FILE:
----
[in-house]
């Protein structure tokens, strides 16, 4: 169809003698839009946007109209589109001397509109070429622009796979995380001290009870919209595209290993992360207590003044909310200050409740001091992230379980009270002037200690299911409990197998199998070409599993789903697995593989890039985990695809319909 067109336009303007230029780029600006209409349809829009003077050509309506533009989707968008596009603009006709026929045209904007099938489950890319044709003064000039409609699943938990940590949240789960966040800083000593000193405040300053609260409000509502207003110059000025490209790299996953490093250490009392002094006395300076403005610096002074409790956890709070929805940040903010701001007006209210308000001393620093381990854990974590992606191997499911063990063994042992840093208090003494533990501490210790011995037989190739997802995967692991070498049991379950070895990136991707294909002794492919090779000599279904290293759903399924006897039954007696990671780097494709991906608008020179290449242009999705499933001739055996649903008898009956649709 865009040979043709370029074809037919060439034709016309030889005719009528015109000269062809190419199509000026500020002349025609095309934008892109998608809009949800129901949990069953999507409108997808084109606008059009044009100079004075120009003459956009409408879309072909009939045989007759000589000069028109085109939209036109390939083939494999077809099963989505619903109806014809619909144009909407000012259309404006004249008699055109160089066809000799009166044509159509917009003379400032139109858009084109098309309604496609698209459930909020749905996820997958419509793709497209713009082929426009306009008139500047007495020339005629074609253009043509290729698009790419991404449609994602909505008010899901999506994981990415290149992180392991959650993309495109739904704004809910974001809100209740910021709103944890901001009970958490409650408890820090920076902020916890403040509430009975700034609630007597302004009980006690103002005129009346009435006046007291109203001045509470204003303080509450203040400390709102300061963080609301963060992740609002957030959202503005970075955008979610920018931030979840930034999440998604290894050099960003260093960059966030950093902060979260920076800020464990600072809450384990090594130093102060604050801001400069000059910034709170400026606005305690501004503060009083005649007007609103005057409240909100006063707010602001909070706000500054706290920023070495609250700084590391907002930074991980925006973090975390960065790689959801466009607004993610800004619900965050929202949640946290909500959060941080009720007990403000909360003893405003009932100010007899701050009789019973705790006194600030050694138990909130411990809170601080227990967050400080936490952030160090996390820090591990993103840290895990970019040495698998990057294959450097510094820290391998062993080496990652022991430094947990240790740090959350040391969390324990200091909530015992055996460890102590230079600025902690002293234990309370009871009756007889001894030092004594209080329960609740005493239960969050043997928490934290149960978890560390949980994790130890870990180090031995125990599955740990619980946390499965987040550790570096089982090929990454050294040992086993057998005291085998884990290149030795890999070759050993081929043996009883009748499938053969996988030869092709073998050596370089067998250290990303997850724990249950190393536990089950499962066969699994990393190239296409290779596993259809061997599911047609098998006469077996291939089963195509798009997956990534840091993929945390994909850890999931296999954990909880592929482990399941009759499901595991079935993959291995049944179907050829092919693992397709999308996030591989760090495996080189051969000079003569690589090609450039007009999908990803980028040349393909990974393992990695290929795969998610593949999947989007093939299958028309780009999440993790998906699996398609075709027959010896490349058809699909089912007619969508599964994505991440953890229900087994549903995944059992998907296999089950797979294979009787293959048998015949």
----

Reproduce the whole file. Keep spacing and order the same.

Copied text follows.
[in-house]
């Protein structure tokens, strides 16, 4: 169809003698839009946007109209589109001397509109070429622009796979995380001290009870919209595209290993992360207590003044909310200050409740001091992230379980009270002037200690299911409990197998199998070409599993789903697995593989890039985990695809319909 067109336009303007230029780029600006209409349809829009003077050509309506533009989707968008596009603009006709026929045209904007099938489950890319044709003064000039409609699943938990940590949240789960966040800083000593000193405040300053609260409000509502207003110059000025490209790299996953490093250490009392002094006395300076403005610096002074409790956890709070929805940040903010701001007006209210308000001393620093381990854990974590992606191997499911063990063994042992840093208090003494533990501490210790011995037989190739997802995967692991070498049991379950070895990136991707294909002794492919090779000599279904290293759903399924006897039954007696990671780097494709991906608008020179290449242009999705499933001739055996649903008898009956649709 865009040979043709370029074809037919060439034709016309030889005719009528015109000269062809190419199509000026500020002349025609095309934008892109998608809009949800129901949990069953999507409108997808084109606008059009044009100079004075120009003459956009409408879309072909009939045989007759000589000069028109085109939209036109390939083939494999077809099963989505619903109806014809619909144009909407000012259309404006004249008699055109160089066809000799009166044509159509917009003379400032139109858009084109098309309604496609698209459930909020749905996820997958419509793709497209713009082929426009306009008139500047007495020339005629074609253009043509290729698009790419991404449609994602909505008010899901999506994981990415290149992180392991959650993309495109739904704004809910974001809100209740910021709103944890901001009970958490409650408890820090920076902020916890403040509430009975700034609630007597302004009980006690103002005129009346009435006046007291109203001045509470204003303080509450203040400390709102300061963080609301963060992740609002957030959202503005970075955008979610920018931030979840930034999440998604290894050099960003260093960059966030950093902060979260920076800020464990600072809450384990090594130093102060604050801001400069000059910034709170400026606005305690501004503060009083005649007007609103005057409240909100006063707010602001909070706000500054706290920023070495609250700084590391907002930074991980925006973090975390960065790689959801466009607004993610800004619900965050929202949640946290909500959060941080009720007990403000909360003893405003009932100010007899701050009789019973705790006194600030050694138990909130411990809170601080227990967050400080936490952030160090996390820090591990993103840290895990970019040495698998990057294959450097510094820290391998062993080496990652022991430094947990240790740090959350040391969390324990200091909530015992055996460890102590230079600025902690002293234990309370009871009756007889001894030092004594209080329960609740005493239960969050043997928490934290149960978890560390949980994790130890870990180090031995125990599955740990619980946390499965987040550790570096089982090929990454050294040992086993057998005291085998884990290149030795890999070759050993081929043996009883009748499938053969996988030869092709073998050596370089067998250290990303997850724990249950190393536990089950499962066969699994990393190239296409290779596993259809061997599911047609098998006469077996291939089963195509798009997956990534840091993929945390994909850890999931296999954990909880592929482990399941009759499901595991079935993959291995049944179907050829092919693992397709999308996030591989760090495996080189051969000079003569690589090609450039007009999908990803980028040349393909990974393992990695290929795969998610593949999947989007093939299958028309780009999440993790998906699996398609075709027959010896490349058809699909089912007619969508599964994505991440953890229900087994549903995944059992998907296999089950797979294979009787293959048998015949």